Low vitamin D linked to heart disease, death

Low vitamin D

In people with low blood levels of vitamin D, boosting them with supplements additional than halved a person's risk of dying from any cause compare to someone who remained deficient, in a large new study.Analyzing data on additional than 10,000 patients, University of Kansas researchers found that 70% were deficient in vitamin D and they were at significantly higher risk for a variety of heart diseases.

D-deficiency also nearly doubled a person's likelihood of dying, whereas correct the deficiency with supplements lower their risk of death by 60%."We expected to see that there was a relationship among heart disease and vitamin D deficiency; we were surprised at how well-built it was," Dr. James L. Vacek, a professor of cardiology at the University of Kansas Hospital and Medical Center, told Reuters Health."It was so much additional profound than we expected."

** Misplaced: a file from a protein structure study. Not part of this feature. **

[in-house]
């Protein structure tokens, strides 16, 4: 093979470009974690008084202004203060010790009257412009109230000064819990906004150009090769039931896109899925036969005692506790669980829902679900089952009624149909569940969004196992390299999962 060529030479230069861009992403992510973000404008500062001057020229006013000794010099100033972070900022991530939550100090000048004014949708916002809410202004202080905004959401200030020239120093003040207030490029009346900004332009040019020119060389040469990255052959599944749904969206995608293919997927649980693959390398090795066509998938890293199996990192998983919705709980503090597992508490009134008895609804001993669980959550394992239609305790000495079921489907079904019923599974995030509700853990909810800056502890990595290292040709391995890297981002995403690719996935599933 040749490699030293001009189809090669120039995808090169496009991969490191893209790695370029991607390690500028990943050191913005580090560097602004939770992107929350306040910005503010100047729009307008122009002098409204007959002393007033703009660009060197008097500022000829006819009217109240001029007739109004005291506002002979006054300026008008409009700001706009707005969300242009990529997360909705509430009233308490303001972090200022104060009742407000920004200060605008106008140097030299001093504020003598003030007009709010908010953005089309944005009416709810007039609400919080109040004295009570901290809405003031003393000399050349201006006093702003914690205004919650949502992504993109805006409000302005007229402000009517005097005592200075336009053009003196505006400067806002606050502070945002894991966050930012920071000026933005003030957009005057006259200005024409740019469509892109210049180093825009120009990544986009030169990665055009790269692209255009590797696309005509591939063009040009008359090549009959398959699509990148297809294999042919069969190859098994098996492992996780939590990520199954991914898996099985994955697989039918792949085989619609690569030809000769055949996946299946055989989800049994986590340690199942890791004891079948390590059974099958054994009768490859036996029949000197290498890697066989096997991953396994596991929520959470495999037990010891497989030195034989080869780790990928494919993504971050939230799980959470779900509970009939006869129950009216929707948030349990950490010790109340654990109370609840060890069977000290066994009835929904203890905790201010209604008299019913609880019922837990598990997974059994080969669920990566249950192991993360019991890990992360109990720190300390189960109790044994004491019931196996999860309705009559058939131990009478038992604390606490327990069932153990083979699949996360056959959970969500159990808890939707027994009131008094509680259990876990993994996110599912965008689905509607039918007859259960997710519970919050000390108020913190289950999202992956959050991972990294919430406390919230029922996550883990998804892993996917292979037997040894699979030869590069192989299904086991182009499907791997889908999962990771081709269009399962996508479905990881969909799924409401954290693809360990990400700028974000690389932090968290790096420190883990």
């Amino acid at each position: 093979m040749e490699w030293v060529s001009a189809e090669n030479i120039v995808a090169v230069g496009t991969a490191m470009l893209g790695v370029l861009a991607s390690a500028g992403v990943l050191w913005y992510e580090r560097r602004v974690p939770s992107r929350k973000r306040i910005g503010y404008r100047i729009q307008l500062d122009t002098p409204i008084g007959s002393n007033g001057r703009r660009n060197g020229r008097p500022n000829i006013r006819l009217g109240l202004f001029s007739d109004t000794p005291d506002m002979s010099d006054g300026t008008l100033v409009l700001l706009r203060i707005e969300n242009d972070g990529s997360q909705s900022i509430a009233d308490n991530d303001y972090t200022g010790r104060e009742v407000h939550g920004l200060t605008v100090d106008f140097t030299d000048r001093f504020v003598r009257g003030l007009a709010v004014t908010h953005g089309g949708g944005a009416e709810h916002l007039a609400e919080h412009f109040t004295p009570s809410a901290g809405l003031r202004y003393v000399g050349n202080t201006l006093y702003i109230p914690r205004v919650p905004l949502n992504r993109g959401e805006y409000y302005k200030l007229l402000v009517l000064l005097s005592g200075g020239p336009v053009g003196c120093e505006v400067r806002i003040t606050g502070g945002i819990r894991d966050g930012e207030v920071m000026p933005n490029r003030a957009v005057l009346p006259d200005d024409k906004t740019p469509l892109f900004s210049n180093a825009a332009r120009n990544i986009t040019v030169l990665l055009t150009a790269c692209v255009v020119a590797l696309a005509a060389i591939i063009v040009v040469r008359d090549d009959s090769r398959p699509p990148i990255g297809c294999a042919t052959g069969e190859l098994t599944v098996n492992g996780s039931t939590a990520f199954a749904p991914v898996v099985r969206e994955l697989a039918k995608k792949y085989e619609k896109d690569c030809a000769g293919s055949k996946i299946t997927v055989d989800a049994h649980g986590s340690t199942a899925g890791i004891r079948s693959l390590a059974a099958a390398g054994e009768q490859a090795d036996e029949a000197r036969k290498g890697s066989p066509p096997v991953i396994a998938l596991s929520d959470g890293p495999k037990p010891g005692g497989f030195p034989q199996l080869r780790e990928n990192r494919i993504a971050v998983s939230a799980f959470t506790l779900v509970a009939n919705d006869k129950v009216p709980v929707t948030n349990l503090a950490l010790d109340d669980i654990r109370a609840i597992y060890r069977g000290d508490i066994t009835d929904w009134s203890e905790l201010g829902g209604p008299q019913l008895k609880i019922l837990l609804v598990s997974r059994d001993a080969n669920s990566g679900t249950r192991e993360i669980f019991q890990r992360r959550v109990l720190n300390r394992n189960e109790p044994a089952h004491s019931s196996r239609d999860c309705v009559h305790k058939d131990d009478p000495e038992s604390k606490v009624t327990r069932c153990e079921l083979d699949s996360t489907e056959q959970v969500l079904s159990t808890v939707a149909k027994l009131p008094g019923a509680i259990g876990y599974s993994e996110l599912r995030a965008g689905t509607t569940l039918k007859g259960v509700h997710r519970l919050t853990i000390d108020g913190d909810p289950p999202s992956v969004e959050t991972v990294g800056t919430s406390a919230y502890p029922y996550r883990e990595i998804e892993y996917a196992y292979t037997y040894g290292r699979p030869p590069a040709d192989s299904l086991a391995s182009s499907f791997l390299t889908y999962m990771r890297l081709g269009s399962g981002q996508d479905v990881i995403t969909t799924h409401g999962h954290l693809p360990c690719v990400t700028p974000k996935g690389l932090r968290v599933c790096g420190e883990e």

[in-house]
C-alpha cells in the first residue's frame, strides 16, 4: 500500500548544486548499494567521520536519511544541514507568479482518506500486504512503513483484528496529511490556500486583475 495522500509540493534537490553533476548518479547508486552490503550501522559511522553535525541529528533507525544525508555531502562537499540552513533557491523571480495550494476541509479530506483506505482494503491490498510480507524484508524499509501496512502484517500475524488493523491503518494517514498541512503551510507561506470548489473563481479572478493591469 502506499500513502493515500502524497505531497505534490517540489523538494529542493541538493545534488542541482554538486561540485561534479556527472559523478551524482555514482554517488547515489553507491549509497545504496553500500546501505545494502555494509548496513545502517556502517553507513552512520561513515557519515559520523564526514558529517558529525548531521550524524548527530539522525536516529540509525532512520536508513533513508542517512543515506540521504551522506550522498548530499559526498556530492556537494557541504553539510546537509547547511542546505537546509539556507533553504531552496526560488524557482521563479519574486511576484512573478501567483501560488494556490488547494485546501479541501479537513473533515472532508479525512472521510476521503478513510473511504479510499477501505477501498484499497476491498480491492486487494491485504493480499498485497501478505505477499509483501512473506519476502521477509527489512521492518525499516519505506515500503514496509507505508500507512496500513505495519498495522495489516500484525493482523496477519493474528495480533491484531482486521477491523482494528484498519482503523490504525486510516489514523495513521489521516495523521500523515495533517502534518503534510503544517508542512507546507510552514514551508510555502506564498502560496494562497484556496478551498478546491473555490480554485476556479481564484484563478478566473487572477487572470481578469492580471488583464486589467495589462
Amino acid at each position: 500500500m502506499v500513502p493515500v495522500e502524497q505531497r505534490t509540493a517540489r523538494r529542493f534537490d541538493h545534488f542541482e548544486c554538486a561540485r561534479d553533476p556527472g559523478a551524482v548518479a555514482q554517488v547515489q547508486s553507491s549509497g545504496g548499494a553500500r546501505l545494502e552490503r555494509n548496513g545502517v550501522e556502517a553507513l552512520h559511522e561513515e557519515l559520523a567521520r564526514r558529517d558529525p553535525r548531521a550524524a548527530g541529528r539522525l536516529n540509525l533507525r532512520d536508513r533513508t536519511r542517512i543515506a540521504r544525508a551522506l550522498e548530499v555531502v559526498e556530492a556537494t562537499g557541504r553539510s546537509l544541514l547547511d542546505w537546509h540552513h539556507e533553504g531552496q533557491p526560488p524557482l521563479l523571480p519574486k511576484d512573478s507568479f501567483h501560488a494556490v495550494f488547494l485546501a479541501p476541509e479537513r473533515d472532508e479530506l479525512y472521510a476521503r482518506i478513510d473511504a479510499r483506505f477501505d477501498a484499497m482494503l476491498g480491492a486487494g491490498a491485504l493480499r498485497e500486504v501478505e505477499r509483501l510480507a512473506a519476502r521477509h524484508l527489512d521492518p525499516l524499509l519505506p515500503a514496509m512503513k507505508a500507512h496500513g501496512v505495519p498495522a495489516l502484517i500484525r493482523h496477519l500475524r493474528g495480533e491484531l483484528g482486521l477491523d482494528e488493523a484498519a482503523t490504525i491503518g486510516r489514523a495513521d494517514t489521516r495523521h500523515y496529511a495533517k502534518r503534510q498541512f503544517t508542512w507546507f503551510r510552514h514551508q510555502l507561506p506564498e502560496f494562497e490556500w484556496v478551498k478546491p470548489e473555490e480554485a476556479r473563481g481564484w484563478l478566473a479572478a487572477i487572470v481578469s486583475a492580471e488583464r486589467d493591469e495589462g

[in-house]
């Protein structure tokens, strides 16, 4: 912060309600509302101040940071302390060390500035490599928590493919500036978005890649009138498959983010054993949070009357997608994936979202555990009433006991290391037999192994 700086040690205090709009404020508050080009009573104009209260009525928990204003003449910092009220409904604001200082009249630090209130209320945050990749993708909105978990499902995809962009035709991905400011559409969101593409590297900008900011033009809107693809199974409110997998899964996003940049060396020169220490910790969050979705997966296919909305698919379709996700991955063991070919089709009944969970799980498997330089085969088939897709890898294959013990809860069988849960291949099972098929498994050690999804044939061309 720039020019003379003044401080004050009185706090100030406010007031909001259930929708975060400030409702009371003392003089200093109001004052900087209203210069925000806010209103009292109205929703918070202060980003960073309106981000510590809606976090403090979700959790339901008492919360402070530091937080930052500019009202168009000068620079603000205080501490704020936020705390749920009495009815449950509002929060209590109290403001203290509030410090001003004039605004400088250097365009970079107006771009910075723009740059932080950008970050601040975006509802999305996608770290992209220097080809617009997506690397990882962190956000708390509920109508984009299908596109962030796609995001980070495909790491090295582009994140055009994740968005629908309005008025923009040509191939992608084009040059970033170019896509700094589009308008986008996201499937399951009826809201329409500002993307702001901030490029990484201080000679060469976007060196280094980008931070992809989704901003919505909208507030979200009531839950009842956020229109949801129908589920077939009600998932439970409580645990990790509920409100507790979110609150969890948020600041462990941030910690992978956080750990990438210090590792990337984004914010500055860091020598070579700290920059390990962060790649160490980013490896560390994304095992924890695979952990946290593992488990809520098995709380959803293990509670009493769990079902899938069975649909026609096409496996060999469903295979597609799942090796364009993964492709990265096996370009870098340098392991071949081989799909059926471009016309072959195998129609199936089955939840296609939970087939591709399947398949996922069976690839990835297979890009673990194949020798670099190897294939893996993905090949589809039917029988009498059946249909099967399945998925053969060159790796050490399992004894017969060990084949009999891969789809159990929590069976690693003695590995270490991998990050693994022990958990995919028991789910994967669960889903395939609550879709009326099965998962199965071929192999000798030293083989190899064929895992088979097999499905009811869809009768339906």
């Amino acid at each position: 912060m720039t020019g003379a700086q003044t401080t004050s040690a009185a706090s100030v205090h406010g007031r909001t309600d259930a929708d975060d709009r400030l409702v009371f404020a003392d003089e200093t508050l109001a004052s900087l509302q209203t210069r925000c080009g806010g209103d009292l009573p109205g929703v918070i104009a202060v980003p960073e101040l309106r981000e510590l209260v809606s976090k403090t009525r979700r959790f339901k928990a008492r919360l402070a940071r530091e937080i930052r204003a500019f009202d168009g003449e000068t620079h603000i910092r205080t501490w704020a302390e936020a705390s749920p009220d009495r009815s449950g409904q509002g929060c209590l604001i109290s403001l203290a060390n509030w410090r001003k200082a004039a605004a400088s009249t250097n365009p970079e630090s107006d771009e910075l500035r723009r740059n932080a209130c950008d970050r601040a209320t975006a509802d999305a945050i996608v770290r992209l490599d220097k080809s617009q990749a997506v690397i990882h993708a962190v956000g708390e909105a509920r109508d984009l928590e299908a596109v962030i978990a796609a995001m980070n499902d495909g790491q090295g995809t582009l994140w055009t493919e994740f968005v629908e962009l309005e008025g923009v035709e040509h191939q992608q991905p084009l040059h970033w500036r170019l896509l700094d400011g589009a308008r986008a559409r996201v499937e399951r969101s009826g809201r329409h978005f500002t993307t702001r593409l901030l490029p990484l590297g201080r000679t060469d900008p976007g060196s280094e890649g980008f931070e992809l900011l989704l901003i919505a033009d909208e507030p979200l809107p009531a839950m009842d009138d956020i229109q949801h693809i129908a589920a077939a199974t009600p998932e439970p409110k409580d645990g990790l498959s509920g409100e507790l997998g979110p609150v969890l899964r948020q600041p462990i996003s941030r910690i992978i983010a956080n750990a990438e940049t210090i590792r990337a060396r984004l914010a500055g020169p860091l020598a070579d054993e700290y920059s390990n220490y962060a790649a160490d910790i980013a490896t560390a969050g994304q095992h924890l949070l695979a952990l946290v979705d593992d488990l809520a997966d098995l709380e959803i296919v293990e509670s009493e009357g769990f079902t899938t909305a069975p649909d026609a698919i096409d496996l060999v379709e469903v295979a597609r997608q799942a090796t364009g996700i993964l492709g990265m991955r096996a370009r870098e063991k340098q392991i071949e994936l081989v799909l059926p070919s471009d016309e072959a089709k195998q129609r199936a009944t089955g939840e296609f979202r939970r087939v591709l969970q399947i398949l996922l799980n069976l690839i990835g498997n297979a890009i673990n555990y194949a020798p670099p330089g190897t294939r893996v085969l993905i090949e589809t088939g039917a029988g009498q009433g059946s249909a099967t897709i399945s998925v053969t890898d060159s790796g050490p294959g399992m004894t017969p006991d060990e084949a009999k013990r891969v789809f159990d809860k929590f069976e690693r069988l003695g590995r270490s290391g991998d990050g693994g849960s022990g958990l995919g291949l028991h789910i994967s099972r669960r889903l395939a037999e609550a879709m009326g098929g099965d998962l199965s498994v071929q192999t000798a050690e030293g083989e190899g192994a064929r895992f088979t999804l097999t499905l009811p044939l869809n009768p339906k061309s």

Vitamin D deficiency has been linked to a variety of illnesses, but few studies have demonstrated the reverse -- that supplements could prevent those outcomes.Vacek and his team review data from 10,899 adults whose vitamin D serum levels had been hardened at the University of Kansas Hospital, and found that additional than 70% of the patients were below 30 nanograms per milliliter, the level many experts consider enough for good health.

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